Sonia Sotomayor’s Personal History: Why It Matters


Posted on June 2nd, 2009 by Katherine Franke
 1 comment  

There has been much made of Sonia Sotomayor’s life, her Puerto Rican background, her modest, if not poor, childhood, her mother, what her Latina-ness means to her, obama_and_sotomayorher involvement in civil rights organizations, etc.  It’s both a big part of why Obama picked her to serve on the Supreme Court and will form the basis of the attacks launched against her – it already has.  Rush Limbaugh has likened Sonia Sotomayor to David Duke, a leader of the Ku Klux Klan.

Much can be said about how these attacks/critiques are disingenuous, mean, racist, sexist and offensive.   Of course each of us is informed by our past, our experiences, the advantages and disadvantages that we have experienced.  It’s just that you notice how the disadvantages more than the advantages shape who you are.

But for the moment I’ll leave to others such as my colleague Patricia Williams to address this aspect of the opposition to Sotomayor’s nomination.  Instead I want to focus on what her life history – including but not reduced to her nomination to the Supreme Court – has meant for Latina law students.

One of the things I enjoy most about teaching at Columbia Law School is the diversity of students we have.  Our JD students come from everywhere, and have every possible background.  Many of them see themselves mirrored in the faculty and on the federal judiciary, but a good number of them don’t.   Those who don’t know they don’t, and it often takes a leap of faith or just dogged perseverence for them to feel like they belong at a place like Columbia and that they might one day be in the front of the room teaching or up on the bench judging.   Sonia Sotomayor is fully aware of the burden she carries as a role model for female students, Latina/o students, and students who didn’t come from privileged backgrounds.  We’ve talked about this over dinner.

In this regard, what follows is a letter written by a former Columbia Law Student (with her permission) to Judge Sotomayor after her nomination to the Supreme Court was announced.  Judge Sotomayor has taught a course at Columbia on Federal Court advocacy for a number of years, which students have loved, and she was the speaker at the Columbia Law School graduation in 2004.  This student copied us on the letter she sent to Judge Sotomayor:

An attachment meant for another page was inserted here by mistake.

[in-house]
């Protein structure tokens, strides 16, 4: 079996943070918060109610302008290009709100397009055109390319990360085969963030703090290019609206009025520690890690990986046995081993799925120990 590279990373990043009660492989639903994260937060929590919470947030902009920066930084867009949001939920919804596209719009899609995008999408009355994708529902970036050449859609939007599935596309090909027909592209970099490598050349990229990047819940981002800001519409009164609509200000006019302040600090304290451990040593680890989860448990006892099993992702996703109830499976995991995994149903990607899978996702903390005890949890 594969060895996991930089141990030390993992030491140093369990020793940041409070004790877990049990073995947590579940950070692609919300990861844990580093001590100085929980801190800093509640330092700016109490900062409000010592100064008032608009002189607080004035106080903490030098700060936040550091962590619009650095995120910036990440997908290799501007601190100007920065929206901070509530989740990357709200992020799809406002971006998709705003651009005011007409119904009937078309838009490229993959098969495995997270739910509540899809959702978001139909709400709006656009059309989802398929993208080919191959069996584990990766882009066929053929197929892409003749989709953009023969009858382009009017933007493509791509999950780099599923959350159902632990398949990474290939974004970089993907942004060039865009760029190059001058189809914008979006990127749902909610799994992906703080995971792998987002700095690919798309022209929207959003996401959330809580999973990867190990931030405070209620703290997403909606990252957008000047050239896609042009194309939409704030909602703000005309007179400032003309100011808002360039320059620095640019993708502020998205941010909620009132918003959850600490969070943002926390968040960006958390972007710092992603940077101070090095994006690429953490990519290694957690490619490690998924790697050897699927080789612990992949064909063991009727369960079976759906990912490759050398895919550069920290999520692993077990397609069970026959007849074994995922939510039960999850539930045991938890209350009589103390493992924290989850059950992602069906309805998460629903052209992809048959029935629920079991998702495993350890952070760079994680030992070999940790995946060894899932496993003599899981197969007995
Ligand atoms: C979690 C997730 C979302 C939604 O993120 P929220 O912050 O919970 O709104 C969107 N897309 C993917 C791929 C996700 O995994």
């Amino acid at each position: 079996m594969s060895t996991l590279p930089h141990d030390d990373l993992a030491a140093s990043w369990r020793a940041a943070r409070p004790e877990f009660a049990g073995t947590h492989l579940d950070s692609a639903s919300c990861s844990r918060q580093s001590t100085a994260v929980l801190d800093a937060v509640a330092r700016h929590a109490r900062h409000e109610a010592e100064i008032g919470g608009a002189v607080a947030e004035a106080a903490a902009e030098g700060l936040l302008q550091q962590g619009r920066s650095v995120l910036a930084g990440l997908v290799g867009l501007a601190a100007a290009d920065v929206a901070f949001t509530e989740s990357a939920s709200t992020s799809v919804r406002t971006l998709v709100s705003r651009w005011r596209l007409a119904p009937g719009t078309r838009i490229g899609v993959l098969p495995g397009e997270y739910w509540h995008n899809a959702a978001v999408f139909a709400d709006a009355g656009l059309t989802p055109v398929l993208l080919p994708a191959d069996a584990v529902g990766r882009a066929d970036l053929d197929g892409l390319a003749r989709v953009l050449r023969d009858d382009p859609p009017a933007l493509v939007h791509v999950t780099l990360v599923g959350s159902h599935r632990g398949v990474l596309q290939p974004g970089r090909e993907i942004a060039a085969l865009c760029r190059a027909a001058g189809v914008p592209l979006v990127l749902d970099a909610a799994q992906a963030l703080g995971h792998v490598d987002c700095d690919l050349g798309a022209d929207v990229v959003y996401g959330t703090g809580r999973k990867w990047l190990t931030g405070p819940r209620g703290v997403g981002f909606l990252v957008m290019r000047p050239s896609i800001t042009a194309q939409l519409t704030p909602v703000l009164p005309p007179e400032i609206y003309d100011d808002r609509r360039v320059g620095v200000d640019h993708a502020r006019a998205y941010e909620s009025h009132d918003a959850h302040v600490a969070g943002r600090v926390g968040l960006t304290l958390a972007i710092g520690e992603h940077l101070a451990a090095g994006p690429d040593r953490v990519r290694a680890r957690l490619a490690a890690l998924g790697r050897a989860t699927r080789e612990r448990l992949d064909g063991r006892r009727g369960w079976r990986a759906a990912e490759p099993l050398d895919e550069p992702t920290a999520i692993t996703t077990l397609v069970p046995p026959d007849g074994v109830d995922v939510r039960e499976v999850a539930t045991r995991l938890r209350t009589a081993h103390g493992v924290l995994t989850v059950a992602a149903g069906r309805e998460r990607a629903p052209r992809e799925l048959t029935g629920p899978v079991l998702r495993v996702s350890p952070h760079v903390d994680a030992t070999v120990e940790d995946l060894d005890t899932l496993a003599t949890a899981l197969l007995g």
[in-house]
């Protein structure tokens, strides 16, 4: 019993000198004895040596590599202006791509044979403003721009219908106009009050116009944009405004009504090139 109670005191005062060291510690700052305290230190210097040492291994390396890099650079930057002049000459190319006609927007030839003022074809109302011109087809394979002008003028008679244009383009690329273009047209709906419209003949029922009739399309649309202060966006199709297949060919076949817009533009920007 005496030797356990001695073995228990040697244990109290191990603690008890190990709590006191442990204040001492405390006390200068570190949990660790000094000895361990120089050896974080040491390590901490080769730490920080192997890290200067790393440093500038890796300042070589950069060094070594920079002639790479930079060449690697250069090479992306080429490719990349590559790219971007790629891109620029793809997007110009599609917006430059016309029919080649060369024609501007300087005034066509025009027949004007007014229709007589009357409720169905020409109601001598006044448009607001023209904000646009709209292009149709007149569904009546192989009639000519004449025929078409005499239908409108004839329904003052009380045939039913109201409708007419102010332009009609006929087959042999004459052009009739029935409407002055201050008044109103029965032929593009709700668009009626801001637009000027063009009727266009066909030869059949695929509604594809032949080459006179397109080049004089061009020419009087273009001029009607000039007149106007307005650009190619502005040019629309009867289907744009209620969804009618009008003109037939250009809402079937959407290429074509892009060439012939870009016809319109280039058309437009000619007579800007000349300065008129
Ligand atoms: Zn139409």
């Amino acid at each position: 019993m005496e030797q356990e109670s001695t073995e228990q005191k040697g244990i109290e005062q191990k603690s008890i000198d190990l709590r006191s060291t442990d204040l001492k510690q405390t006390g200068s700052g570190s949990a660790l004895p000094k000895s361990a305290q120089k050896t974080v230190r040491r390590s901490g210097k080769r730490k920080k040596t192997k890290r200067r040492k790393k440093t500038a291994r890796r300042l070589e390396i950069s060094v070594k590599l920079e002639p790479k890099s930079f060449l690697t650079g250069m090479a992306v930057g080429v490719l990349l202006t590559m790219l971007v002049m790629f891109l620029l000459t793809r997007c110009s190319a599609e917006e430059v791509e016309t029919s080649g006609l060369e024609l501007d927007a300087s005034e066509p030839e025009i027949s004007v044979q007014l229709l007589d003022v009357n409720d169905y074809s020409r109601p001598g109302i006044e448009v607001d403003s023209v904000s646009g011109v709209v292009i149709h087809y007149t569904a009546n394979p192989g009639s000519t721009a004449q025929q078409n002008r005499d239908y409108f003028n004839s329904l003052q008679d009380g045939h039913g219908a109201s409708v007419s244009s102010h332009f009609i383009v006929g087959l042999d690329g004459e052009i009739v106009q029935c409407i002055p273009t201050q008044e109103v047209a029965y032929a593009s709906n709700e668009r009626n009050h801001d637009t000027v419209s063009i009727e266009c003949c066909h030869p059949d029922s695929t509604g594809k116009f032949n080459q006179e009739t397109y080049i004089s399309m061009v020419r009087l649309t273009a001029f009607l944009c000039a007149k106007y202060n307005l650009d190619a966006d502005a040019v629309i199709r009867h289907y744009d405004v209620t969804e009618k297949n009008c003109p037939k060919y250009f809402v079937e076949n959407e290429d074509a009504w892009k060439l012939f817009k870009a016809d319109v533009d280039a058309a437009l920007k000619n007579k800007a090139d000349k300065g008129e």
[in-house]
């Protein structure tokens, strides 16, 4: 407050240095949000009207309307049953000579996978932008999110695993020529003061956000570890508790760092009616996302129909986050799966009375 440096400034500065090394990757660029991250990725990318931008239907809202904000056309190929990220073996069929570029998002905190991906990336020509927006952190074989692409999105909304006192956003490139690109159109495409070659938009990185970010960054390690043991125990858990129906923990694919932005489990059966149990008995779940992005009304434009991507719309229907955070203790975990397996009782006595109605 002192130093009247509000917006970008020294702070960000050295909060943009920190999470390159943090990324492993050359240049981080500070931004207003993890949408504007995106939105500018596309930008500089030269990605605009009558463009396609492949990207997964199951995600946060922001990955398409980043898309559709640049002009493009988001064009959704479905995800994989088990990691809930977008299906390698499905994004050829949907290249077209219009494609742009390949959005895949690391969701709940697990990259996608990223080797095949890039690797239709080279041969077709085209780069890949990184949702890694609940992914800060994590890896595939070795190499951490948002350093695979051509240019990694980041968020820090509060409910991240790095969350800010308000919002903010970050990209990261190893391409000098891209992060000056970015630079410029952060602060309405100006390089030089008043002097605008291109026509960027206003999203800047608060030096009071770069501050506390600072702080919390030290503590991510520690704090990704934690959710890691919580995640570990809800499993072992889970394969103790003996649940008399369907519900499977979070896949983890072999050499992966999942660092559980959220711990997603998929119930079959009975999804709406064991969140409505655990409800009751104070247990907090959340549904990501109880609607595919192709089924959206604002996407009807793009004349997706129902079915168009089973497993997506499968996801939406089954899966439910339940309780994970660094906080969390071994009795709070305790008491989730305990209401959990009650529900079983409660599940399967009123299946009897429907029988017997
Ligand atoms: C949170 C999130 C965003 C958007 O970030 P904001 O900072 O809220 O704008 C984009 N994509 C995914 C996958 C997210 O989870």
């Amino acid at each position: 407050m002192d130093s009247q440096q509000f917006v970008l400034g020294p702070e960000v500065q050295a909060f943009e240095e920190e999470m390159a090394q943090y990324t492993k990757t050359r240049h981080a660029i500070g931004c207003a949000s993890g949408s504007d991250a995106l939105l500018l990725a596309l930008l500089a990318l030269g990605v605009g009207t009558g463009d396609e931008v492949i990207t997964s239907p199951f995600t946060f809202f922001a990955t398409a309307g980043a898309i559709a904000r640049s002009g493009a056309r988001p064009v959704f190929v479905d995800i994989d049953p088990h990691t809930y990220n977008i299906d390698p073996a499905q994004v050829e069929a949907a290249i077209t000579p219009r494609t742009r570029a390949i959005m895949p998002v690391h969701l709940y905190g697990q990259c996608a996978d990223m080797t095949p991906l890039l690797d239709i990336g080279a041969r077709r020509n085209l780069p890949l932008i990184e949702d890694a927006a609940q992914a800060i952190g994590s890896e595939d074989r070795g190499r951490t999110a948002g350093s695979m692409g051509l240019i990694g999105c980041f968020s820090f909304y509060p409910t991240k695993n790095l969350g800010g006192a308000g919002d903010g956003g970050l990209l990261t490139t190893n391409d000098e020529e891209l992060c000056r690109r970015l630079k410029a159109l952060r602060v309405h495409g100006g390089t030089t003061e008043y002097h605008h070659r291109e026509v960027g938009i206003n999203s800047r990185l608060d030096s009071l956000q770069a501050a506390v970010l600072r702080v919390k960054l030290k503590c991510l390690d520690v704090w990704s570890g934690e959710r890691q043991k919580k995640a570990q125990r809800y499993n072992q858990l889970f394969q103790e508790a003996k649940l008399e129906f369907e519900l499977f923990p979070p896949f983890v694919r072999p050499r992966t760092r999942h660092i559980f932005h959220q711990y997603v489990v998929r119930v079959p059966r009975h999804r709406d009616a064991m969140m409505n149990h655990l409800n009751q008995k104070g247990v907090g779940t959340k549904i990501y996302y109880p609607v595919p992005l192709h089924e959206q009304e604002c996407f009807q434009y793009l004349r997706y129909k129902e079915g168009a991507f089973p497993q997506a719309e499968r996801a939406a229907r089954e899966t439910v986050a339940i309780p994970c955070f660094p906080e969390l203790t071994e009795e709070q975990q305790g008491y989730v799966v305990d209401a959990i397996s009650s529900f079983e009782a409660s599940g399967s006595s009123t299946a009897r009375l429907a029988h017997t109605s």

Dear Hon. Sonia Sotomayor:

Here I sit watching you stand proudly next to President Obama as he announces your nomination to the Supreme Court and I am so incredibly proud and happy for you and your family (especially your mom!).  God bless you and keep you always.

I was one of your externs back in 2003 and was so humbled to have been chosen to work with you.  Thank you so much for the opportunity you gave me.  You impressed me so much with your integrity, wisdom and humility.  Your heart was always true.  Back then I was also co-chair of Columbia Law School’s graduating class of 2004 and when we discussed who would be our commencement speaker, I could not fathom anyone but you speaking and inspiring our class to reach their God-given potential.  If anyone could make them believe in their dreams, it would be you.  And only you deserved that honor (or so I thought).  After nominating you, the decision to invite you to be our commencement speaker was unanimous and it was one of the proudest moments of my law school career.  Thank you.

Since graduating, I have been working for the Office of the Comptroller of the Currency under the U.S. Department of the Treasury in New York.  I recently became a Senior Attorney here and am grateful to dedicate my career to federal public service.  So much has happened in the last five to six years.  I got married and have a one-year old son, Isaac.

Undoubtedly, you will change the course of American history.  That goes without saying.  But there are also so many individuals out there, including me, whose lives will be forever molded by today’s events.  While I externed for you, I lived in a public housing project in Rockaway Park, Queens — I had lived there since the age of 13 with my mother and younger brother.  My family and I were poor and constantly struggling to survive.  I never let anyone keep me down or hold me back from what I believed my path to be, but I hope you don’t mind that I will “use” you as my personal inspiration to move forward and fulfill my life’s purpose (whatever that may be).  Thank you again.

Lastly, I know that you may not remember me.  I don’t consider myself a very memorable person, which was one of the reasons I hesitated to write to you.  I also felt that you had other, more important things to do and wouldn’t have time for me.  But if I don’t write to you now, I would probably never get the chance to thank you.  You will always be in my prayers and I am looking forward to hearing people call you Justice Sotomayor.

Sincerely,

Ancris Munoz Ramdhanie
Columbia Law School Class of 2004

This is why Sonia Sotomayor’s background is important.

One comment

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